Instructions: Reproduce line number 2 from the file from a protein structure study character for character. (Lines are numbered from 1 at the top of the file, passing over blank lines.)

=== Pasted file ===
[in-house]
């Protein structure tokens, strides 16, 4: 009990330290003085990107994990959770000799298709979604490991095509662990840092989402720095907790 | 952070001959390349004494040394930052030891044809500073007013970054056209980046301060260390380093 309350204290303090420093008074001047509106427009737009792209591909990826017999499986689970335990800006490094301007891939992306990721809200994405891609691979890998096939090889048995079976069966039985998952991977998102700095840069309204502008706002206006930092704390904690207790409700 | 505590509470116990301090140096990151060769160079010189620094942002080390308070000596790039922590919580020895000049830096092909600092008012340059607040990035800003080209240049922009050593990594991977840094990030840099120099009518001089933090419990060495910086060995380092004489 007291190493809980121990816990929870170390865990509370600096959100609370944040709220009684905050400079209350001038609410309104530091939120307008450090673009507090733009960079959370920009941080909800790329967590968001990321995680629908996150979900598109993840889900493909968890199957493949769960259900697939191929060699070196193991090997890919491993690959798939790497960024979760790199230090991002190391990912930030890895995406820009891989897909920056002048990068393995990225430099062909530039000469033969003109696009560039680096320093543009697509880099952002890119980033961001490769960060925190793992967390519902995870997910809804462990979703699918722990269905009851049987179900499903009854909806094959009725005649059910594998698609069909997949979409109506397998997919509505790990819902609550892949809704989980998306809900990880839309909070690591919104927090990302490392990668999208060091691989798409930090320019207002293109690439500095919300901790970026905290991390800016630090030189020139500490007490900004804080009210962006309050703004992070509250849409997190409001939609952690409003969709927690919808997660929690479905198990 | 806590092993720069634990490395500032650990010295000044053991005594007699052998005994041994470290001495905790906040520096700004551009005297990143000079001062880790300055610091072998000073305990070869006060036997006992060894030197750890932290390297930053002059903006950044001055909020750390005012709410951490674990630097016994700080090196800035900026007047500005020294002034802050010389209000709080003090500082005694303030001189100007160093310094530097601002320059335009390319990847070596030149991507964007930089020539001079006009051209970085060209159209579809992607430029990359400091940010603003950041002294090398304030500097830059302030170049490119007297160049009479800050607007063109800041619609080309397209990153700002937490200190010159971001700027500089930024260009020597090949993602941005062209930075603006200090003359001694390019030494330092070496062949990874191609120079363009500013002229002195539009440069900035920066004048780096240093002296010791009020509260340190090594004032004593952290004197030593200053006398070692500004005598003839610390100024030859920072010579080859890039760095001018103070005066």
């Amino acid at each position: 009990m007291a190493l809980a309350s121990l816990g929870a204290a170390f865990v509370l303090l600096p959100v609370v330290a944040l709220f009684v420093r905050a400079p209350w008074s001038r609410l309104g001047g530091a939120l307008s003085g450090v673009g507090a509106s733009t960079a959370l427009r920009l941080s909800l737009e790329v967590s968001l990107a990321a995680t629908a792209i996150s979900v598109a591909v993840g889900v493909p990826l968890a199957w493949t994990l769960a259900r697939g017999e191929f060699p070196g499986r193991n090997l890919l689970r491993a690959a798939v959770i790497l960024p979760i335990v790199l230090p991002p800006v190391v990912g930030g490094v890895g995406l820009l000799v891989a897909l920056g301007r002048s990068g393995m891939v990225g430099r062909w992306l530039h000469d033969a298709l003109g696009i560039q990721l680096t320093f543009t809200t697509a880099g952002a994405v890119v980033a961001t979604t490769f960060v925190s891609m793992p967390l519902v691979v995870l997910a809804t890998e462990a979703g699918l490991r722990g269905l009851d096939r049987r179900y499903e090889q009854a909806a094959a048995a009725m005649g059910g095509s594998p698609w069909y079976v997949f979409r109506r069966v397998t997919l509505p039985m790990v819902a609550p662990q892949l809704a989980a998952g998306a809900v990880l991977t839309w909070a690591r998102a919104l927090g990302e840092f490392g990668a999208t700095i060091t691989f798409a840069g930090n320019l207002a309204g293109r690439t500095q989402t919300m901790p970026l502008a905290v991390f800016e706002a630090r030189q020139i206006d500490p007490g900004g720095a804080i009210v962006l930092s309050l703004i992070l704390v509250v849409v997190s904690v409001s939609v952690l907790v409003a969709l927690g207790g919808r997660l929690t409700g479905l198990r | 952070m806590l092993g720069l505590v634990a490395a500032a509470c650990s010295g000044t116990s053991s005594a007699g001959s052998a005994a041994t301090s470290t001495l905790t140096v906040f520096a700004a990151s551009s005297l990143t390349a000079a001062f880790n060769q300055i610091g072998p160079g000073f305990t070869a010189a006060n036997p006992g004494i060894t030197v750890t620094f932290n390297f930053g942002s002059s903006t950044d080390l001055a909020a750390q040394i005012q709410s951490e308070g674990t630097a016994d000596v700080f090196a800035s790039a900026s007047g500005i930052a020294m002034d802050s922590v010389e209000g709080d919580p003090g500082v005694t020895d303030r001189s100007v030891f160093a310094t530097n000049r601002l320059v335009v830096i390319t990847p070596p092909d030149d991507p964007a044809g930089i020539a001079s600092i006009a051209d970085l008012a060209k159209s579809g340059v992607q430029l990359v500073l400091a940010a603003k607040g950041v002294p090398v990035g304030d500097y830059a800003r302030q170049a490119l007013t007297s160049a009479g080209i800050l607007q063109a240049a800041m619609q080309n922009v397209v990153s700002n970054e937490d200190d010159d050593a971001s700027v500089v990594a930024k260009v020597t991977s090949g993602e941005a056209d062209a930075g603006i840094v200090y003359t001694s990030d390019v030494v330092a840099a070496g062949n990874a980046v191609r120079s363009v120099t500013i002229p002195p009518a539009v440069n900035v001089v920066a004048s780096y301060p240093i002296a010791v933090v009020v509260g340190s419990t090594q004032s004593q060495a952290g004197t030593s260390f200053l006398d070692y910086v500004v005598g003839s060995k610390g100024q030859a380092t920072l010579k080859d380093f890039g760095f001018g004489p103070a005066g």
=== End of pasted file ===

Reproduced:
């Protein structure tokens, strides 16, 4: 009990330290003085990107994990959770000799298709979604490991095509662990840092989402720095907790 | 952070001959390349004494040394930052030891044809500073007013970054056209980046301060260390380093 309350204290303090420093008074001047509106427009737009792209591909990826017999499986689970335990800006490094301007891939992306990721809200994405891609691979890998096939090889048995079976069966039985998952991977998102700095840069309204502008706002206006930092704390904690207790409700 | 505590509470116990301090140096990151060769160079010189620094942002080390308070000596790039922590919580020895000049830096092909600092008012340059607040990035800003080209240049922009050593990594991977840094990030840099120099009518001089933090419990060495910086060995380092004489 007291190493809980121990816990929870170390865990509370600096959100609370944040709220009684905050400079209350001038609410309104530091939120307008450090673009507090733009960079959370920009941080909800790329967590968001990321995680629908996150979900598109993840889900493909968890199957493949769960259900697939191929060699070196193991090997890919491993690959798939790497960024979760790199230090991002190391990912930030890895995406820009891989897909920056002048990068393995990225430099062909530039000469033969003109696009560039680096320093543009697509880099952002890119980033961001490769960060925190793992967390519902995870997910809804462990979703699918722990269905009851049987179900499903009854909806094959009725005649059910594998698609069909997949979409109506397998997919509505790990819902609550892949809704989980998306809900990880839309909070690591919104927090990302490392990668999208060091691989798409930090320019207002293109690439500095919300901790970026905290991390800016630090030189020139500490007490900004804080009210962006309050703004992070509250849409997190409001939609952690409003969709927690919808997660929690479905198990 | 806590092993720069634990490395500032650990010295000044053991005594007699052998005994041994470290001495905790906040520096700004551009005297990143000079001062880790300055610091072998000073305990070869006060036997006992060894030197750890932290390297930053002059903006950044001055909020750390005012709410951490674990630097016994700080090196800035900026007047500005020294002034802050010389209000709080003090500082005694303030001189100007160093310094530097601002320059335009390319990847070596030149991507964007930089020539001079006009051209970085060209159209579809992607430029990359400091940010603003950041002294090398304030500097830059302030170049490119007297160049009479800050607007063109800041619609080309397209990153700002937490200190010159971001700027500089930024260009020597090949993602941005062209930075603006200090003359001694390019030494330092070496062949990874191609120079363009500013002229002195539009440069900035920066004048780096240093002296010791009020509260340190090594004032004593952290004197030593200053006398070692500004005598003839610390100024030859920072010579080859890039760095001018103070005066």